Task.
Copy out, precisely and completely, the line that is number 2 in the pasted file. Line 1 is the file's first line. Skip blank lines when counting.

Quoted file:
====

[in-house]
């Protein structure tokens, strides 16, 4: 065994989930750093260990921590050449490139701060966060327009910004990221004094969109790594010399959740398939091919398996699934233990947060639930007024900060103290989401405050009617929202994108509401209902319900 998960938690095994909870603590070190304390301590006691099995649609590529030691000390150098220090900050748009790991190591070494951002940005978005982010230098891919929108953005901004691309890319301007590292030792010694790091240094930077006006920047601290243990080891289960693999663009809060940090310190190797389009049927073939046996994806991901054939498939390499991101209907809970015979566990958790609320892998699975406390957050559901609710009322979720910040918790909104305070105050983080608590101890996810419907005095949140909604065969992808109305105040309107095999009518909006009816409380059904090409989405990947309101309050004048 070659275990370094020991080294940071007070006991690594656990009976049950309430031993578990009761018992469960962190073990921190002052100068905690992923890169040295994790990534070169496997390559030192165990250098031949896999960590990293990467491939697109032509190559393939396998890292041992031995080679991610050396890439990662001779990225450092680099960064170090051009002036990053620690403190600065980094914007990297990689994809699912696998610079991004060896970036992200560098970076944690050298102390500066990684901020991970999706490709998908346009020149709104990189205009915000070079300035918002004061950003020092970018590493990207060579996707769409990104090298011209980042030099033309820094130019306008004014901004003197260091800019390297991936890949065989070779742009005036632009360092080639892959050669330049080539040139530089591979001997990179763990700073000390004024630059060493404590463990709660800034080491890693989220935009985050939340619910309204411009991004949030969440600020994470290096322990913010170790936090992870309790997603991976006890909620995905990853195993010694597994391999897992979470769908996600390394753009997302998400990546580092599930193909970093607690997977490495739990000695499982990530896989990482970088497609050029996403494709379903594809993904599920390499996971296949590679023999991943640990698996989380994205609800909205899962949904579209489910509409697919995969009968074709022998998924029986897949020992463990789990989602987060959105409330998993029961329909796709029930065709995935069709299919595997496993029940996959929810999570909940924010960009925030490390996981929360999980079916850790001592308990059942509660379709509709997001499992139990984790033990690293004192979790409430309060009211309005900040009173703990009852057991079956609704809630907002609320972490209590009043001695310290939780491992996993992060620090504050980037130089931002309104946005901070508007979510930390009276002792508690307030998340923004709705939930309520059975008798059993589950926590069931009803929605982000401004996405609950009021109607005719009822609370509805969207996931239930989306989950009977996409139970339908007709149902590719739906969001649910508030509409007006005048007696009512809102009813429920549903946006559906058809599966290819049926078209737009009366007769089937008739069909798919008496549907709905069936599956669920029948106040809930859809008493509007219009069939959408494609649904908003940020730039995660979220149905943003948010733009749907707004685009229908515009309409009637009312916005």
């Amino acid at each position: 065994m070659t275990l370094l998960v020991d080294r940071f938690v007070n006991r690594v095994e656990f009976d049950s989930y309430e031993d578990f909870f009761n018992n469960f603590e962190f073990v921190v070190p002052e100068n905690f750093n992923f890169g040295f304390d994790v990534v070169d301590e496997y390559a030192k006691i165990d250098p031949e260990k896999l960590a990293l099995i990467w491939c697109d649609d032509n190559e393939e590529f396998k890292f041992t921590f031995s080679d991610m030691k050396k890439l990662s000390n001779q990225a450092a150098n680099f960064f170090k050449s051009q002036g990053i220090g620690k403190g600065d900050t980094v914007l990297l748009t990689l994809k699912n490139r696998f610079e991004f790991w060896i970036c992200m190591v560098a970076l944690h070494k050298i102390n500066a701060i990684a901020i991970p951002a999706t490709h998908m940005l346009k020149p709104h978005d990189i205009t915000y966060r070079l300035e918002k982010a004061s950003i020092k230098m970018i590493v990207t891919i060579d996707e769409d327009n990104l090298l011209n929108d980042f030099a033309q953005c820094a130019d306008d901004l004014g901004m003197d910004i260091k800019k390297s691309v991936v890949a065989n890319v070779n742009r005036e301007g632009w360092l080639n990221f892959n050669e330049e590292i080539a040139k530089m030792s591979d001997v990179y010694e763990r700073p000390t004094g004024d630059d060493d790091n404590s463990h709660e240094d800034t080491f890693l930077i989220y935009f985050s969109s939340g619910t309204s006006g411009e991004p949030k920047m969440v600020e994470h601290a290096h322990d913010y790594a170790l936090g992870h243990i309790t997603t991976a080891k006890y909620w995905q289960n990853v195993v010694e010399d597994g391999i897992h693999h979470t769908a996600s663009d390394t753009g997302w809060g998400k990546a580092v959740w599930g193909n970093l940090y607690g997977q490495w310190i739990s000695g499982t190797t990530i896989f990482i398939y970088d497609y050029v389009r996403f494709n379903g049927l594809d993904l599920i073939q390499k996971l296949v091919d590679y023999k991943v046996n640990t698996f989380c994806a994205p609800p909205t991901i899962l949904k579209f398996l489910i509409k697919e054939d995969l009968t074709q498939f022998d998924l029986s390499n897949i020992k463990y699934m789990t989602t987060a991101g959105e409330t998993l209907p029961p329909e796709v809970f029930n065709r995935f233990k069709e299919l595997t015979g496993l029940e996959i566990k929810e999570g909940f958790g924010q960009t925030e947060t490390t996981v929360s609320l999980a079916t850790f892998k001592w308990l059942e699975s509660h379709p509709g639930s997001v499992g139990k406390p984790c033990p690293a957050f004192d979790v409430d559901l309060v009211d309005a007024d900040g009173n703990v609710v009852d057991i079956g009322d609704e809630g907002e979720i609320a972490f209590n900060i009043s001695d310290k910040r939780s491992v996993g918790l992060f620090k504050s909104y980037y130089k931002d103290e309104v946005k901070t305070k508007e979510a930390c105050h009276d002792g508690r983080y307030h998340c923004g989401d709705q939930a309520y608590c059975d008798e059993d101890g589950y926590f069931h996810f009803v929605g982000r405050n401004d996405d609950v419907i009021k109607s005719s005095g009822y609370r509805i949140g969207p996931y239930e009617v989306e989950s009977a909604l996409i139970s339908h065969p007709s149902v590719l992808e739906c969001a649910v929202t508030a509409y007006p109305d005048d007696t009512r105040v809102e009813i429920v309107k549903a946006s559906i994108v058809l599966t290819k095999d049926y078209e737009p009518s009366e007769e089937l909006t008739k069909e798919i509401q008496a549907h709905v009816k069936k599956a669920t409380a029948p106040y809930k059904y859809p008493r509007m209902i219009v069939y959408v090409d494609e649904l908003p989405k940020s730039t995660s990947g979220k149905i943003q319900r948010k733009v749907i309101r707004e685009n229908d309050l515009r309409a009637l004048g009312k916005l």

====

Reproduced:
């Protein structure tokens, strides 16, 4: 065994989930750093260990921590050449490139701060966060327009910004990221004094969109790594010399959740398939091919398996699934233990947060639930007024900060103290989401405050009617929202994108509401209902319900 998960938690095994909870603590070190304390301590006691099995649609590529030691000390150098220090900050748009790991190591070494951002940005978005982010230098891919929108953005901004691309890319301007590292030792010694790091240094930077006006920047601290243990080891289960693999663009809060940090310190190797389009049927073939046996994806991901054939498939390499991101209907809970015979566990958790609320892998699975406390957050559901609710009322979720910040918790909104305070105050983080608590101890996810419907005095949140909604065969992808109305105040309107095999009518909006009816409380059904090409989405990947309101309050004048 070659275990370094020991080294940071007070006991690594656990009976049950309430031993578990009761018992469960962190073990921190002052100068905690992923890169040295994790990534070169496997390559030192165990250098031949896999960590990293990467491939697109032509190559393939396998890292041992031995080679991610050396890439990662001779990225450092680099960064170090051009002036990053620690403190600065980094914007990297990689994809699912696998610079991004060896970036992200560098970076944690050298102390500066990684901020991970999706490709998908346009020149709104990189205009915000070079300035918002004061950003020092970018590493990207060579996707769409990104090298011209980042030099033309820094130019306008004014901004003197260091800019390297991936890949065989070779742009005036632009360092080639892959050669330049080539040139530089591979001997990179763990700073000390004024630059060493404590463990709660800034080491890693989220935009985050939340619910309204411009991004949030969440600020994470290096322990913010170790936090992870309790997603991976006890909620995905990853195993010694597994391999897992979470769908996600390394753009997302998400990546580092599930193909970093607690997977490495739990000695499982990530896989990482970088497609050029996403494709379903594809993904599920390499996971296949590679023999991943640990698996989380994205609800909205899962949904579209489910509409697919995969009968074709022998998924029986897949020992463990789990989602987060959105409330998993029961329909796709029930065709995935069709299919595997496993029940996959929810999570909940924010960009925030490390996981929360999980079916850790001592308990059942509660379709509709997001499992139990984790033990690293004192979790409430309060009211309005900040009173703990009852057991079956609704809630907002609320972490209590009043001695310290939780491992996993992060620090504050980037130089931002309104946005901070508007979510930390009276002792508690307030998340923004709705939930309520059975008798059993589950926590069931009803929605982000401004996405609950009021109607005719009822609370509805969207996931239930989306989950009977996409139970339908007709149902590719739906969001649910508030509409007006005048007696009512809102009813429920549903946006559906058809599966290819049926078209737009009366007769089937008739069909798919008496549907709905069936599956669920029948106040809930859809008493509007219009069939959408494609649904908003940020730039995660979220149905943003948010733009749907707004685009229908515009309409009637009312916005």